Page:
Honouring Alex Uruemu Ibru (1945-2011)
The Vice President noted that although The Guardian was established during the ‘’censorial and illiberal’’ era of military dictatorship, the paper ‘’quickly set itself apart as the outpost of liberalism populated by intrepid journalists and keen-minded intellectuals devoted to the freedom of thought and inquiry’’. It was one of the best speeches made by any public official in many years. The VP paid glowing tributes to the late publisher and the youngest of the six Ibru brothers, describing him as a man of calm deportment with foresight and propensity for risk-taking. Said the VP: ‘‘To find a businessman that could trust a group of intellectuals with editorial freedom in the treacherous sociopolitical climate of the time as Alex Ibru did, was clearly exceptional’’. Prof Osinbajo praised The Guardian for setting ‘’new standards that forever transformed the practice of journalism’’ in our country, noting that the pioneers of the newspaper understood that journalism operates in a social context and cannot be value-neutral. Professor Osinbajo is the first Nigerian, and so far the only one, to expertly use teleprompter in delivering all his speeches in and outside the country.
The new book should enrich our national collection on the history and evolution of Nigeria’s journalism. The dearth of published works in this important area was a major part of Aremu Olusegun Osoba’s remarks at the event. One of the nation’s best journalists, Chief Osoba is one of the important persons that played crucial roles in the founding of The Guardian. In fact, he was actually tipped to be its founding editor. Thankfully, he’s written his own memoir which is an impressive account of his journalism career and his ring-side view of events in the country. In his opening remarks as the Chairman of the book launch event last week, Chief Osoba regretted that another media icon who died recently, Lateef Jakande, departed without writing a book despite his rich experiences in journalism. ‘’Jakande was the sole writer of editorials in Nigerian Tribune in those days, and those editorials were always pungent enough to keep the military authorities worried all the time.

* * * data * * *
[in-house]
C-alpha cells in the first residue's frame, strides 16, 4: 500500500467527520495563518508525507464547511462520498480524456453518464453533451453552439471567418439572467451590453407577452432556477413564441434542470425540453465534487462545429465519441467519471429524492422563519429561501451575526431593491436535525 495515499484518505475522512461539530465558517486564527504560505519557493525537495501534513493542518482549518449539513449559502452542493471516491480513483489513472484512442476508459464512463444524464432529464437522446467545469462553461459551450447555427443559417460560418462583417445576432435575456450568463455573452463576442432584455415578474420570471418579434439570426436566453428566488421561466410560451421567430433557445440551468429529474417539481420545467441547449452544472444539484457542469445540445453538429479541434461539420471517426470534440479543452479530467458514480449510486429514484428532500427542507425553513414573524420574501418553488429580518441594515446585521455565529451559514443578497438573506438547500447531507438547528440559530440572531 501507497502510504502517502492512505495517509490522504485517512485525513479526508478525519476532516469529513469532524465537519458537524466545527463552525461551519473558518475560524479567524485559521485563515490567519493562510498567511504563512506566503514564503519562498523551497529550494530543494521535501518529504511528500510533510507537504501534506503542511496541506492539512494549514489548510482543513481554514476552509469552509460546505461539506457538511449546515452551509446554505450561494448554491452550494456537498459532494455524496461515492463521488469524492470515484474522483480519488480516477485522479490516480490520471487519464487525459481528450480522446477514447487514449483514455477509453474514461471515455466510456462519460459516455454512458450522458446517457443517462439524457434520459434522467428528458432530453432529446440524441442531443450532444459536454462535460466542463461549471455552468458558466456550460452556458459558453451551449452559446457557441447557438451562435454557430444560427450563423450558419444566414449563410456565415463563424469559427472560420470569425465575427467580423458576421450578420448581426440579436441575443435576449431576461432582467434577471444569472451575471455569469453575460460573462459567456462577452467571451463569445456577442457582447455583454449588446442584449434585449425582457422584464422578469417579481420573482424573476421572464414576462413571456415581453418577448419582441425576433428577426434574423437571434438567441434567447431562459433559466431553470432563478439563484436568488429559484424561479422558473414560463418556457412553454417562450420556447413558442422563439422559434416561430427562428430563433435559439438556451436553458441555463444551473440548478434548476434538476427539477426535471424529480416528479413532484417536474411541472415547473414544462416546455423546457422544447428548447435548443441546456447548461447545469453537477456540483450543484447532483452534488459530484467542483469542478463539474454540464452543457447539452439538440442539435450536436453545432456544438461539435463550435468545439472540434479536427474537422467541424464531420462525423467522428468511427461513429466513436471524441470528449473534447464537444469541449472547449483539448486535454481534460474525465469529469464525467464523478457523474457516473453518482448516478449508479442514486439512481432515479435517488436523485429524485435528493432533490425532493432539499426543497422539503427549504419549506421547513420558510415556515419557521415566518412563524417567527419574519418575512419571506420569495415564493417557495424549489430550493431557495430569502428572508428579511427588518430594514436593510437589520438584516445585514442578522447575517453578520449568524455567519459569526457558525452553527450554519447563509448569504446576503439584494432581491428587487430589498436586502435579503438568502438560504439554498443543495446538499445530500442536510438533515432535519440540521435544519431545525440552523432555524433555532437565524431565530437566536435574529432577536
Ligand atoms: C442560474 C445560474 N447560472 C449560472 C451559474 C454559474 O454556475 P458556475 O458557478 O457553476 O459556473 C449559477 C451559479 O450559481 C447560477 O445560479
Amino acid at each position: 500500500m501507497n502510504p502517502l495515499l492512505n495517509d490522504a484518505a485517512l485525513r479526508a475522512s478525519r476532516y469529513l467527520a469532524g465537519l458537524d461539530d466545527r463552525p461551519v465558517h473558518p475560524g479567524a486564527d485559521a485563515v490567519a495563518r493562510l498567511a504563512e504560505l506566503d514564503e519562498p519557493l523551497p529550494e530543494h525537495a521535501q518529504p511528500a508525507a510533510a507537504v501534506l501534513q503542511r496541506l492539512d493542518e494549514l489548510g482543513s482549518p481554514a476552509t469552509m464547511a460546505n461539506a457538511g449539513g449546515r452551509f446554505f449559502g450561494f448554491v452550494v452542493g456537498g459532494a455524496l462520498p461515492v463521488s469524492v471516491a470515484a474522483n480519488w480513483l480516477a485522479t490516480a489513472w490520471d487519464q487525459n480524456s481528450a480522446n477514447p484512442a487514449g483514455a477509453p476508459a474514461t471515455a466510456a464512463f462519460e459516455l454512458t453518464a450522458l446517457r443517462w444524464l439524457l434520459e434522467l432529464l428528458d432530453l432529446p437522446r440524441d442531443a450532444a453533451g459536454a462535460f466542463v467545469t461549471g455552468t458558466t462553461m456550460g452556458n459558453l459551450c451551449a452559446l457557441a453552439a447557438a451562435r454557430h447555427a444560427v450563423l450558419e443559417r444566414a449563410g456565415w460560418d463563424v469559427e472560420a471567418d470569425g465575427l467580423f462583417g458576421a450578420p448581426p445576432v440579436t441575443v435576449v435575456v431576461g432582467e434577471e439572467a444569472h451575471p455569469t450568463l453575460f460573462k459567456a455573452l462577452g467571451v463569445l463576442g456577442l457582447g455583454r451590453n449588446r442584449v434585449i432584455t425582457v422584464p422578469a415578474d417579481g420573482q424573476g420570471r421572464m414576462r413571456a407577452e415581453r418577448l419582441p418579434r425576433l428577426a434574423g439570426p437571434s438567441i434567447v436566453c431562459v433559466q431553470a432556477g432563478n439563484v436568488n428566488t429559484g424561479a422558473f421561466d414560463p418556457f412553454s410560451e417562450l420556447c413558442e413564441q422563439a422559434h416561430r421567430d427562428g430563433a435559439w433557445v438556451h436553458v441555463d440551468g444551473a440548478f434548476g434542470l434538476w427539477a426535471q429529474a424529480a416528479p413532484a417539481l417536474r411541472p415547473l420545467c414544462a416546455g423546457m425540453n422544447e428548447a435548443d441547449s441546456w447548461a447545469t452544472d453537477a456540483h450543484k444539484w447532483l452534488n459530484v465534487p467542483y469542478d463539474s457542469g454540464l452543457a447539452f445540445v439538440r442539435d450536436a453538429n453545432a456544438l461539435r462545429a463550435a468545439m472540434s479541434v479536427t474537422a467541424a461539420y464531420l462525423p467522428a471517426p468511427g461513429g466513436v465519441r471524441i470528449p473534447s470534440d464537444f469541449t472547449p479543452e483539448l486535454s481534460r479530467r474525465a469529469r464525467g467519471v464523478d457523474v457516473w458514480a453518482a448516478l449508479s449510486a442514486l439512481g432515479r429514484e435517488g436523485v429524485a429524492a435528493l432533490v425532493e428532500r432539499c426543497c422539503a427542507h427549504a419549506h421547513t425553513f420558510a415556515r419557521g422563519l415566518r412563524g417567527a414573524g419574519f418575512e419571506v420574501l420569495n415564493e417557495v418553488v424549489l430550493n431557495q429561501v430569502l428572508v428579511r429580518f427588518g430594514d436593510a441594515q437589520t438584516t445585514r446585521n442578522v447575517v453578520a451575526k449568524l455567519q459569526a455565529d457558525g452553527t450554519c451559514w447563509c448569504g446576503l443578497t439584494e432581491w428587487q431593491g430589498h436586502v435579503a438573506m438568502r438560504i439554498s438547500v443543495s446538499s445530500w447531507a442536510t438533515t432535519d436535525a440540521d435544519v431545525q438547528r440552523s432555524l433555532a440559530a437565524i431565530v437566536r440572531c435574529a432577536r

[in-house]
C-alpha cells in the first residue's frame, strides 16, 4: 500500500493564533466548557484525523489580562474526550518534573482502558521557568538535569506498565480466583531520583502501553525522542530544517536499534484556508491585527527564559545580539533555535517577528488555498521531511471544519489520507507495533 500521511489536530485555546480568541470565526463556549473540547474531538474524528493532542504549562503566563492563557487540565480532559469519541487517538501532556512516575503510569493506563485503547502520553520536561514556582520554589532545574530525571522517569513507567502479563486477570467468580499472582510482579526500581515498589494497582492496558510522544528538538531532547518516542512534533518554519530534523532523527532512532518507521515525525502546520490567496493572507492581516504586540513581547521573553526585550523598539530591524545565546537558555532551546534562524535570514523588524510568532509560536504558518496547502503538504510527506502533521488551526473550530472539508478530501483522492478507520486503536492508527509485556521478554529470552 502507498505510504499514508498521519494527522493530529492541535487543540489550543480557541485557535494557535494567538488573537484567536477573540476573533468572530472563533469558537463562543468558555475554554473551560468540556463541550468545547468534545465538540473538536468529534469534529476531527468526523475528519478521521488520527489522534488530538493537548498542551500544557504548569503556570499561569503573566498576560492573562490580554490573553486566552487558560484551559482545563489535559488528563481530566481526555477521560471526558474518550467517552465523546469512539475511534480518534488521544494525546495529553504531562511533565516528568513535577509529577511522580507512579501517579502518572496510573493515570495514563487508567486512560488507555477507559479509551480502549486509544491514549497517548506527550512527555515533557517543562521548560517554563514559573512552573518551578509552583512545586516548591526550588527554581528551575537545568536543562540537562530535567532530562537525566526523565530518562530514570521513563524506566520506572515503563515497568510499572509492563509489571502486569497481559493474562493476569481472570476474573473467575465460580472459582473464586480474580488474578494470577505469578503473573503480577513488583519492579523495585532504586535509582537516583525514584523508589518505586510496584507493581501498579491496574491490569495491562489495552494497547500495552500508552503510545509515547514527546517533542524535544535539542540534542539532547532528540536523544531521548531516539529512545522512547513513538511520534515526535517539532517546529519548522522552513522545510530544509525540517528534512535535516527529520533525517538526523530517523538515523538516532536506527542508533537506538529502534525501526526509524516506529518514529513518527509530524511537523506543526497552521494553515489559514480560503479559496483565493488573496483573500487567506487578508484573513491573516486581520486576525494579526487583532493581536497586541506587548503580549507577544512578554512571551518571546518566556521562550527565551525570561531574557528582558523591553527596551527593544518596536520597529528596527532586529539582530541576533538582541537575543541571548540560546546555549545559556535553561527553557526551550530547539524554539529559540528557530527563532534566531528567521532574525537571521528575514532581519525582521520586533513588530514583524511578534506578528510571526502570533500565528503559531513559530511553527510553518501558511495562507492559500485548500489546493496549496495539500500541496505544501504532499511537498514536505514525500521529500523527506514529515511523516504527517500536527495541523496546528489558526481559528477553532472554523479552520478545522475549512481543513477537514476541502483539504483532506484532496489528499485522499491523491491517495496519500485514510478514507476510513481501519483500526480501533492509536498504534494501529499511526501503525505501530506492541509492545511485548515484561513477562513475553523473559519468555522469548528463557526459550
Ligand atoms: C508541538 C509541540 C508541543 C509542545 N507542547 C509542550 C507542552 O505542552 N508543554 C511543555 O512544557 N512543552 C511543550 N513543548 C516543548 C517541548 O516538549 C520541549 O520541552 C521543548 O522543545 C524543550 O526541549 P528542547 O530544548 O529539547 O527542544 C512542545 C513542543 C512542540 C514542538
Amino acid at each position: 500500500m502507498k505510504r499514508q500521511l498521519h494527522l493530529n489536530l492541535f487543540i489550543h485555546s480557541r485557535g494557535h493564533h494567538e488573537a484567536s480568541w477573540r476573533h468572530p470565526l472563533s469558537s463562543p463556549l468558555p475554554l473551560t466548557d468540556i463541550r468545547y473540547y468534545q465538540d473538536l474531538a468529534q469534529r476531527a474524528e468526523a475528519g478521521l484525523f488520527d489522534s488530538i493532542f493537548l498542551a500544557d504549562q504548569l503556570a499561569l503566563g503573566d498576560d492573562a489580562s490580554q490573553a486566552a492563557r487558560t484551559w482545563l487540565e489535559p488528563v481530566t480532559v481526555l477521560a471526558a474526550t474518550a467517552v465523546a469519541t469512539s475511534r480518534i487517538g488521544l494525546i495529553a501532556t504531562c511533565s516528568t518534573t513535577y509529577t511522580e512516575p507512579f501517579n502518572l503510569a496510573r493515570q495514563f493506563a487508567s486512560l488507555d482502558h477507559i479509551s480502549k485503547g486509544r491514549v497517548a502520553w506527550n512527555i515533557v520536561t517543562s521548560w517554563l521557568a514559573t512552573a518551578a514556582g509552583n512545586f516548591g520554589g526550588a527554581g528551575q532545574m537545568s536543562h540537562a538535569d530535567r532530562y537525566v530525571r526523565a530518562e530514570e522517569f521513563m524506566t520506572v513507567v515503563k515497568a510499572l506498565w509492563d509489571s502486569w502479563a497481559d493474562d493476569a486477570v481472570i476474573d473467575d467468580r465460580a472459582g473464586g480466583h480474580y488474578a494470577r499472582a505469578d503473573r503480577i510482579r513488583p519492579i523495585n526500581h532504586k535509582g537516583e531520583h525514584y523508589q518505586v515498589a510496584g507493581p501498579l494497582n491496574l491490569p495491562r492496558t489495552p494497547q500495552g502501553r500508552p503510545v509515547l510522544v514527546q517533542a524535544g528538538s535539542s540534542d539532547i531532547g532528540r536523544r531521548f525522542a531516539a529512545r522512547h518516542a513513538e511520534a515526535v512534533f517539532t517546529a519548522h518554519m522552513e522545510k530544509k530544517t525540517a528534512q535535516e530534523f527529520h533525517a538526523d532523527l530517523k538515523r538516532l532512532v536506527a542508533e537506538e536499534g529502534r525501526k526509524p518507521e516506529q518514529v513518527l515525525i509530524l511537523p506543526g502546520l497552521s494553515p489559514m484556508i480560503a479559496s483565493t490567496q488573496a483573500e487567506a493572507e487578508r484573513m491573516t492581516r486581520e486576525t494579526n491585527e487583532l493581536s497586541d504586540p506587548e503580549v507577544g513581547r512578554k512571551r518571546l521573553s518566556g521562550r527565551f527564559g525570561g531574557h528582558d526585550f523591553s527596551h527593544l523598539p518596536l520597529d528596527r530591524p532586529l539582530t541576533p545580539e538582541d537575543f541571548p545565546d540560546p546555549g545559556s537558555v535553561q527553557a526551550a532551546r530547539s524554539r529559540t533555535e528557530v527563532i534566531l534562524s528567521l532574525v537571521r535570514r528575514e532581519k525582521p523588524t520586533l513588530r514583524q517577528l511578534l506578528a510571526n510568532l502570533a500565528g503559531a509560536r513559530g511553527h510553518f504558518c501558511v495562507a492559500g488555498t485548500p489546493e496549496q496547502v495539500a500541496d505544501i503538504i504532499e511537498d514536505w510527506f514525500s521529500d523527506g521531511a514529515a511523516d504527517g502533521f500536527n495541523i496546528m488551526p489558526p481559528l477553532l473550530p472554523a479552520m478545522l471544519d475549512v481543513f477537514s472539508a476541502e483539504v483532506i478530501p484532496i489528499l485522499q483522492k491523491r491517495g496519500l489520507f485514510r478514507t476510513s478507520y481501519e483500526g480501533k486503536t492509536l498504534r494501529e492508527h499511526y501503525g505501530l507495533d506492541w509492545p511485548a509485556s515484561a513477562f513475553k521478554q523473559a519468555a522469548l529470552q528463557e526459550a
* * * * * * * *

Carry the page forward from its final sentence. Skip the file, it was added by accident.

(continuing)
Jakande’s library is full of files and documents on the evolution of Nigeria’s journalism and the formation of its many institutions like the NUJ, NIJ, Nigerian Guild of Editors, etc, yet the man did not write a book despite my promptings’’, bemoaned Osoba. However, I must acknowledge great efforts by some of our best in the industry. Richard Ikiebe and Lanre Idowu have recently enhanced our national library with their epic works on the media. Ikiebe’s two-volume book, Nigerian Media Leaders: Voices Beyond the Newsroom and Lanre Idowu’s Uneven Steps: The Story of The Nigerian Guild of Editors and Voices from Within, essays in honour of Sam Amuka are very important publications. There are also Fred Omu’s Press and Politics in Nigeria and Dayo Duyile’s Makers of Nigerian Press. Broadcasting has also benefited other scholarly works like the essay by Liwhu Betiang (2013), Global Drums and Local Masquerades: Fifty Years of Television Broadcasting in Nigeria: 1959-2009 and books such as Folarin, B. (2000) Foundation of broadcasting: A handbook for Nigerian students, and Lasode, O. (1994) Television broadcasting: The Nigerian experience, 1959-1992.
Despite these, media professionals believe that old hands in the industry should write more books. Chido Nkakamma, a former journalist at The Guardian says challenge of inadequate documentation and citation was the greatest hurdle he faced in teaching Nigerian Media History for over four semesters at the School of Media and Communication at the Pan Atlantic University, Lagos. He notes that the new offering by Ukodie and Ogunseitan, The Making of the Flagship: A story of The Guardian has ‘‘rendered an excellent service to journalism and scholarship’’.
Alex Ibru deserves all the honour he gets, even in death. A successful businessman and a doting family man, he founded The Guardian in 1983 at age 38. A month shy of my 27th birthday, I joined the paper as a reporter on the Business Desk in January 1988. I was struck at how humble and ordinary, but elegant the publisher looked in his simple white buba and sokoto. Occasionally, he would walk quietly across the newsroom, trying not to create distractions, as he made his way to the editor’s office. It was a point his widow, Maiden, made in her speech last week. ‘‘He was just an amiable, gentleman who did his business decently’’, she said. But beyond her personal reminiscences which included the fact that her husband died on her birthday, Mrs Ibru read a speech in which she called for the restructuring of the country into a true federal republic. It is a cause The Guardian is so committed to so much so that it has been the focus of the paper’s front page editorial every Thursday in the last six months. The series is titled Federalism is the answer, after all.
The honour given to Alex Ibru by his former employees 10 years after his death testifies to the Biblical injunction that all good deeds would be rewarded bountifully, one way or the other. None of us could have envisioned long ago when we disengaged from the paper, sometimes in unpleasant circumstances, that we would one day be involved in a project that would celebrate the man in such an important way. I can only hope that this book will open the way for media professionals and veterans to document their experiences in the industry. I particularly look forward to a publication from Lade Bunuola (Ladbone), one of the best journalists of our time. I must commend Prof Yemi Osinbajo for honouring the Alex Ibru, his family and us, former employees of The Guardian newspaper, with his esteemed presence and beautiful speech despite his hectic schedule.
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